- Freeze cookie dough – either refrigerator dough in rolls, or drop cookies in scoops and freeze – bake from frozen, just a minute or two longer than the recipe, whenever you want.
- Freeze finished cookies and bars – they will thaw while you make tea or coffee.
- Freeze breads of all kinds – I usually slice first.
- Freeze pie fillings in small portions, like pumpkin, fruit, etc. – bake later in small pie pans or custard cups (I use quart freezer bags stored flat).
- Try fruit desserts like crisps and Betties instead of pies
- Freeze pie crusts in individual sizes – about 5 ounces of pie crust works in the small pie pans – I freeze dough in patties this size, let thaw and roll out as usual. You can also roll out, separate with 2 sheets of waxed paper and freeze flat on a paper plate in a plastic bag.
- Toast leftover biscuits (top with butter, sugar and cinnamon), toast and butter cornbread leftovers in your toaster oven. Freeze extra waffles, toast one or two at a time.
- Home can in small jars – meat, poultry, soups, soup vegetables, any vegetables, fruits in pints, 12 ounce or ½ pint jars.
- Use thick white sauce– no need to have leftover cream soup.
- If you freeze leftovers or small portions, keep track of them in plastic baskets in your freezer. Check there first when meal planning.
- Cook wild rice, regular rice, and dry beans in a larger quantity and freeze in small portions – I usually freeze in 1 cup portions to use in smaller recipes.
- Freeze soups in one or two portions.
- Freeze salsa or spaghetti sauce for cooked dishes – I get three 1 cup portions from a large purchased jar.
- Freeze some parts of dishes – filled cheese shells instead of lasagna for example or freezer meat balls, cooked chicken, beef or pork, sliced or cubed (use in casseroles, sandwiches, stir fries, etc.)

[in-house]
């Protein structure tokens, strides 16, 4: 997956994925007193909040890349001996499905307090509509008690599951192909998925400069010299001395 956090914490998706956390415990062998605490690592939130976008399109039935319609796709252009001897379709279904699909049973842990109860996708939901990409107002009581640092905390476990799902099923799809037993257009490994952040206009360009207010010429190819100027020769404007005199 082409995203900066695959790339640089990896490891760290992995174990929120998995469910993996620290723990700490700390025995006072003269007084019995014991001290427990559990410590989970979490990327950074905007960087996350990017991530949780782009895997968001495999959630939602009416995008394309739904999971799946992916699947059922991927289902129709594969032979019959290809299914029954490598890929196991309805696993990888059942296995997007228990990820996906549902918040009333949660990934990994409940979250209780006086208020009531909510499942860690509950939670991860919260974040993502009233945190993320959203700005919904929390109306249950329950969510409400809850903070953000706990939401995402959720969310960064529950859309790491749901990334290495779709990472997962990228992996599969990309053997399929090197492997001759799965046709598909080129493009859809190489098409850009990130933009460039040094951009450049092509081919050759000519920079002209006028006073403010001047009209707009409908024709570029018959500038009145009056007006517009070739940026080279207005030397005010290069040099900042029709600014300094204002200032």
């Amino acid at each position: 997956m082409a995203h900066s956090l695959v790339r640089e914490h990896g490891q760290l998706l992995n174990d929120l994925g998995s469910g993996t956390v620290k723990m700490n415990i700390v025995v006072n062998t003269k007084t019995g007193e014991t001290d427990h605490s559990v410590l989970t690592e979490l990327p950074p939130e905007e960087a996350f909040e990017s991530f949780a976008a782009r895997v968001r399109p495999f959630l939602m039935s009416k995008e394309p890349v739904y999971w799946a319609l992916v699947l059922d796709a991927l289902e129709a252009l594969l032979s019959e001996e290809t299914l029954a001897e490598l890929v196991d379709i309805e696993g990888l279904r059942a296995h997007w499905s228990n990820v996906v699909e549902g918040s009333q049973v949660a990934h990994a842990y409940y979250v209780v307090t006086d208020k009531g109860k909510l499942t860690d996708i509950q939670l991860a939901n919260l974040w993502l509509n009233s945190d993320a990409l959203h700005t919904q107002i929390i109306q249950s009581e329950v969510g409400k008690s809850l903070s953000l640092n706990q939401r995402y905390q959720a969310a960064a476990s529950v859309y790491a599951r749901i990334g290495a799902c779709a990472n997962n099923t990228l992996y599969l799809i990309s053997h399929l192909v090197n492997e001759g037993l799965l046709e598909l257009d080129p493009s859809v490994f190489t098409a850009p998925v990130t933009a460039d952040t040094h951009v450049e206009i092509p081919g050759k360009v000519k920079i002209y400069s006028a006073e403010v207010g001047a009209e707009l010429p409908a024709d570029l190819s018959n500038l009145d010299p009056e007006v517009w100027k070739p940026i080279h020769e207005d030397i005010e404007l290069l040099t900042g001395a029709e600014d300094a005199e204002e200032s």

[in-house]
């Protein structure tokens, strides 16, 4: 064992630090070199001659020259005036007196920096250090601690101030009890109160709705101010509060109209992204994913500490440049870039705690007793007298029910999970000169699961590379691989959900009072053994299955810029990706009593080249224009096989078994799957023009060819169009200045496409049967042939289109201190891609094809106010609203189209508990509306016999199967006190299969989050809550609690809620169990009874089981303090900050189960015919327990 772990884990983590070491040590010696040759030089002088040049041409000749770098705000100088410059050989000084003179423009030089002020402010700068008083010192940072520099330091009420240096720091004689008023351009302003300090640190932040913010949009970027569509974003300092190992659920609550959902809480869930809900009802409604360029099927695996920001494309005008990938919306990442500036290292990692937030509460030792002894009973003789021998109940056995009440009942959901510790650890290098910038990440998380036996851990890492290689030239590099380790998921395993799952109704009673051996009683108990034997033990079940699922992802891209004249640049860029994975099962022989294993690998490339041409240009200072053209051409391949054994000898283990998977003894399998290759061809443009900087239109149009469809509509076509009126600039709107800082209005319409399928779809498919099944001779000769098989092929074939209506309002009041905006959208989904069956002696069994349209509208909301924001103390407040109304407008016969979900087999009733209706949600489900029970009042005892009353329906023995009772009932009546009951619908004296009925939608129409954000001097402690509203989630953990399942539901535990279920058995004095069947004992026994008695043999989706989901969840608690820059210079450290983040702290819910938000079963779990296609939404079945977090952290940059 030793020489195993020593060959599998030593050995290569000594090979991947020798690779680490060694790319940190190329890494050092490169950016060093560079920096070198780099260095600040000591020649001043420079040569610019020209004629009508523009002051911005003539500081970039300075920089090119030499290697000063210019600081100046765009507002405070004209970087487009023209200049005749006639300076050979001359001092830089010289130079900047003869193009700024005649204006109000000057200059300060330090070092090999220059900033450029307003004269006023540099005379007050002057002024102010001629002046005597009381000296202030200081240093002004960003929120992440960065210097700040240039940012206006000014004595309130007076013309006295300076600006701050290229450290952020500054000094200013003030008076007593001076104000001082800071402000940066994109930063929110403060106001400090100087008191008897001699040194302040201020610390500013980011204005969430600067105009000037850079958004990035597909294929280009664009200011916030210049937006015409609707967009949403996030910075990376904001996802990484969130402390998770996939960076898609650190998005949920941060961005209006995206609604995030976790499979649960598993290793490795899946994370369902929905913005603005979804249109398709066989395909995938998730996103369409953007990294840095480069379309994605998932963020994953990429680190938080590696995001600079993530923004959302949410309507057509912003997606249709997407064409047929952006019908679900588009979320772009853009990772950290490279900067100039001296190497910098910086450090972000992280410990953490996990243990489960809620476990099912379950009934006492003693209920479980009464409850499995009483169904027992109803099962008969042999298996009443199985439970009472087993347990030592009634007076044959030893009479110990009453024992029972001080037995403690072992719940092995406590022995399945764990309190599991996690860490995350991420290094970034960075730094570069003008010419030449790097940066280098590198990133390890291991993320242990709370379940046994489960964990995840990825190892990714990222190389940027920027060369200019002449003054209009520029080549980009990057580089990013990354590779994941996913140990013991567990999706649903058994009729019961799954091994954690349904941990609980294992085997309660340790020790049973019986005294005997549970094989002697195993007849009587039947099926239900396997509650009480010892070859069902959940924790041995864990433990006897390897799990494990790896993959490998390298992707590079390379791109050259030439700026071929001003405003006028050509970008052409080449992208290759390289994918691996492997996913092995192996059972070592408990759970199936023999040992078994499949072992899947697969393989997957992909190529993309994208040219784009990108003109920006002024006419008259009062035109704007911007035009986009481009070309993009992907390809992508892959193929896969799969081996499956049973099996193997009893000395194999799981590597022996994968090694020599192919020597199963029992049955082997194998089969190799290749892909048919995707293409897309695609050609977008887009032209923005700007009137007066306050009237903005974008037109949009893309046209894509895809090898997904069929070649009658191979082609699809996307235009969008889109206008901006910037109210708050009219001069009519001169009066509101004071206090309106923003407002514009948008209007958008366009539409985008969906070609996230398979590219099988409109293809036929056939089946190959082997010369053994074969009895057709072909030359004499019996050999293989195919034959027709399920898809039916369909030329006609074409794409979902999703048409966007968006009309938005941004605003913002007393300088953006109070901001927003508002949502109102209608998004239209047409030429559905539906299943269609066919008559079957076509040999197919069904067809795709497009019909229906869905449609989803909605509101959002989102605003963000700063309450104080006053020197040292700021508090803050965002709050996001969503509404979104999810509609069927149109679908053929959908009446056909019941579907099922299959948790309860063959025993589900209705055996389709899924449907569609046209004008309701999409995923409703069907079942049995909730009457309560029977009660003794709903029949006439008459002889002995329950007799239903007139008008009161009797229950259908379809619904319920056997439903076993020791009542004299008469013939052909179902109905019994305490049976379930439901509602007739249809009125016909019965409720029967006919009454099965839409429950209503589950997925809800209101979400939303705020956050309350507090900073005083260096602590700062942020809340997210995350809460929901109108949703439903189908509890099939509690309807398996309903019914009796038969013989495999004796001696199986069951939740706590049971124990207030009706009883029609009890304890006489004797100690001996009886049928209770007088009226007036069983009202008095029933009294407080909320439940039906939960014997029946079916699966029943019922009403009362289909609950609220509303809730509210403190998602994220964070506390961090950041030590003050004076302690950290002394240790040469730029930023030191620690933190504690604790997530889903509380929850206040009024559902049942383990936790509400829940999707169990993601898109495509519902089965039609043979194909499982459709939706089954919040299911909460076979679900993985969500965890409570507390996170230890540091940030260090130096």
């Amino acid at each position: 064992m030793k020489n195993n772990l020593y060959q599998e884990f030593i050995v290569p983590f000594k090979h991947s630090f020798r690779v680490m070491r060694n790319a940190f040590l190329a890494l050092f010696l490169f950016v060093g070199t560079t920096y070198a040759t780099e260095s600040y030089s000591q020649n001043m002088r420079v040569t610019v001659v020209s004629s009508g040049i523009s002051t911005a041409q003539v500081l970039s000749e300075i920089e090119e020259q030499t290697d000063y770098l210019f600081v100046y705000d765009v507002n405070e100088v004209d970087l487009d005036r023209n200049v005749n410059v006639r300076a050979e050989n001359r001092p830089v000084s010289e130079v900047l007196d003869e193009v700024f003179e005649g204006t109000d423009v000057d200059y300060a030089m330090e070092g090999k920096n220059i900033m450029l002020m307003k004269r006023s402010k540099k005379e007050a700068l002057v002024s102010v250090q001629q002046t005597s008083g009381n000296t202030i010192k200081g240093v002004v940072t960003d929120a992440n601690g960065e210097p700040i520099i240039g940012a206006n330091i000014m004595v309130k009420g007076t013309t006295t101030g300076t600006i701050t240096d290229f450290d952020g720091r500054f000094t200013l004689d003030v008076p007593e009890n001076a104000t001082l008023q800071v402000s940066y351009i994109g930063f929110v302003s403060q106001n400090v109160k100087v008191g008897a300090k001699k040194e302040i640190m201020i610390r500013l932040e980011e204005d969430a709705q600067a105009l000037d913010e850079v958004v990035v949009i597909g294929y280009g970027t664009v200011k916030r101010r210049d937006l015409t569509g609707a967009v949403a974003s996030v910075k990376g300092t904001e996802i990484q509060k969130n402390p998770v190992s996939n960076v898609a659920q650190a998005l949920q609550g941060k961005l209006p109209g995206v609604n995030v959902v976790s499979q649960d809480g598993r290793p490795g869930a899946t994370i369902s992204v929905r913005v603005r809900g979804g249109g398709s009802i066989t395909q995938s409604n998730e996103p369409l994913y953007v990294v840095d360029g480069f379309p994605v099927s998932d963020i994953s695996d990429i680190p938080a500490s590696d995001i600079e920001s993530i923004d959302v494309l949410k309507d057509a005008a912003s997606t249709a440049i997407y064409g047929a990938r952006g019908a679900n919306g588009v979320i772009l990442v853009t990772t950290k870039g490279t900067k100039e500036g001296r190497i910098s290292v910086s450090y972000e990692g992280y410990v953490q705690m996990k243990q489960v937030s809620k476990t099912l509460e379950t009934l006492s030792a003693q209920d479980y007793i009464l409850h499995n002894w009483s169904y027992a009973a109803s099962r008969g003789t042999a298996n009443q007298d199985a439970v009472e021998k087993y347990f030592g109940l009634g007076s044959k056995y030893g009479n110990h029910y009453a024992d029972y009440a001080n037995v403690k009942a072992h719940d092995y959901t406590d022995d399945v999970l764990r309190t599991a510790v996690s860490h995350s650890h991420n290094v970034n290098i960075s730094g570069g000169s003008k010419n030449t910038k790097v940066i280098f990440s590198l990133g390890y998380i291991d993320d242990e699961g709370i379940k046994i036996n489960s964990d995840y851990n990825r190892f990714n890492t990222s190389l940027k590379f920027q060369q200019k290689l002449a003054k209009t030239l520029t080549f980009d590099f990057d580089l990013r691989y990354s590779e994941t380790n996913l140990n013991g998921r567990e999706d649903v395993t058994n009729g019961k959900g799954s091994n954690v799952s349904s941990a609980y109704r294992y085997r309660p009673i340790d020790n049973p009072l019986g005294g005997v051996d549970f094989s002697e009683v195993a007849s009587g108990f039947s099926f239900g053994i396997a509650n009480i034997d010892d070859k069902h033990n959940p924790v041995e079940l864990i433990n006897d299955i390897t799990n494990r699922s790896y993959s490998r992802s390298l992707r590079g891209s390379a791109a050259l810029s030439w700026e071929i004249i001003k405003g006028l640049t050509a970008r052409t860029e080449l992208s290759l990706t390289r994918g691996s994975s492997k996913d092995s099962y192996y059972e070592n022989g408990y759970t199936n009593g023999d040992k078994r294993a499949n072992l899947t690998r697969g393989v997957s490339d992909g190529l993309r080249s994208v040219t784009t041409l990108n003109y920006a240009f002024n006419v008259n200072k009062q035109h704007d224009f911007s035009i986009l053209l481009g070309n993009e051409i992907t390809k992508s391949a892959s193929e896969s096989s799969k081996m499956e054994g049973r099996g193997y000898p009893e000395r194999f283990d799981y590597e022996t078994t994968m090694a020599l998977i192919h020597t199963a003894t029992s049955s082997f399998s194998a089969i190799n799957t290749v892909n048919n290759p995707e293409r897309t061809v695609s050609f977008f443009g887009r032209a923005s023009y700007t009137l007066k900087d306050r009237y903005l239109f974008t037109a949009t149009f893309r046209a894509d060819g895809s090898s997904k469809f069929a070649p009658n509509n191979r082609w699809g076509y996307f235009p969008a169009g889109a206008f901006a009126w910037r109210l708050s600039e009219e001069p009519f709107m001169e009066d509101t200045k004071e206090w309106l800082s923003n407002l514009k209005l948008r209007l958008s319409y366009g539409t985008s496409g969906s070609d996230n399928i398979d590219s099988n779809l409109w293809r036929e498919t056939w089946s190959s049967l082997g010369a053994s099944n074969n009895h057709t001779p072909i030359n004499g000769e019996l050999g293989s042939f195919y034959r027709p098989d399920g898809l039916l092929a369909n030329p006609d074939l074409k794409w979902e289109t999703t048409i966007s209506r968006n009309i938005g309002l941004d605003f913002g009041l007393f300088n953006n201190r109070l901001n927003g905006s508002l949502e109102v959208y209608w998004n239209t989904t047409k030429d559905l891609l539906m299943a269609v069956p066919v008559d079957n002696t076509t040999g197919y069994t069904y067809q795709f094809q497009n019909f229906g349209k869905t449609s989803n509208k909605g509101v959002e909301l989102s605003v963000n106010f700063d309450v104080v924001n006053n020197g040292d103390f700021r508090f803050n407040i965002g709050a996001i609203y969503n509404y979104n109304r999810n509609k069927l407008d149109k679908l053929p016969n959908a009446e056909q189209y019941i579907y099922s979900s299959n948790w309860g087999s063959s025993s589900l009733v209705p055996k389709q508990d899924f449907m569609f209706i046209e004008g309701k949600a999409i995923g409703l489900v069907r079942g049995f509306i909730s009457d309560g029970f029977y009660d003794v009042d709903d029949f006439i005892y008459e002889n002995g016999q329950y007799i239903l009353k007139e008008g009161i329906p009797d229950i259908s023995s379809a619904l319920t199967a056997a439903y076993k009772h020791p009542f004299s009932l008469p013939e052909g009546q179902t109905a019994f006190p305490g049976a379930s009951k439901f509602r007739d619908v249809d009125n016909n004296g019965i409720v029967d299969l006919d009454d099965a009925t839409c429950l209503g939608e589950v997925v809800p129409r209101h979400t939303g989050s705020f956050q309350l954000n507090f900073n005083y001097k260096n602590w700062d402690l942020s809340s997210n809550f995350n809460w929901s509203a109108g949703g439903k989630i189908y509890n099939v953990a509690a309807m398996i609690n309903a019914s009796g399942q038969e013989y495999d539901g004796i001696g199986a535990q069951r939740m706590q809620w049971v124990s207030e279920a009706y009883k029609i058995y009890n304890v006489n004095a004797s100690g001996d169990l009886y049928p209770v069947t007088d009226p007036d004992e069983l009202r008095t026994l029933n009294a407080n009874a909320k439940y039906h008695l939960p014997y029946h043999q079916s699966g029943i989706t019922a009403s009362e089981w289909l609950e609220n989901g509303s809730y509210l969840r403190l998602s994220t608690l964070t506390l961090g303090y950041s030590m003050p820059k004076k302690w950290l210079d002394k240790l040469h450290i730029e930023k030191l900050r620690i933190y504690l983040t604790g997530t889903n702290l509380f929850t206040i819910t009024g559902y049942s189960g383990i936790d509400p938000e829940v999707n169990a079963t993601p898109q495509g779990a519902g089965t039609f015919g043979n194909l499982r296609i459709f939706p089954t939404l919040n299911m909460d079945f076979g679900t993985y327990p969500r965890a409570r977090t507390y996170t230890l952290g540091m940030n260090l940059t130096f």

- Make patties and meatballs instead of loaves – they cook more quickly too. Put extras in the freezer for another day.
- Try freezer mashed potatoes – freeze one or two servings in quart freezer bags, thaw, and cook in a large custard cup or small casserole in the microwave.
- Portion meat when purchased, package for 1 or two – at our grocery meat counter they will package them for you in small sizes. You can use more packages if you have company - they often thaw more quickly too.
- Use frozen vegetables in bag – shake out what you need
- Freeze baked bacon – lay out on parchment or waxed paper, roll up and store in gallon bag – remove the slices you need and microwave. To bake, place on a rack in a sheet pan at 400° for 20 minutes.
- Myrna and I both have and like the Betty Crocker’s Dinner for Two Cook Book from 1958. The portions were much smaller then, and the recipes are just right for one or two people – you can double them for company. Most magazine recipes for two today really serve 3 or 4 people.
- Garden in pots – tomatoes, peppers, herbs, lettuce and spinach, etc. – smaller amounts
- Garden in a couple small raised beds if you want enough for canning
- Seeds last several years if stored carefully – only plant what you need.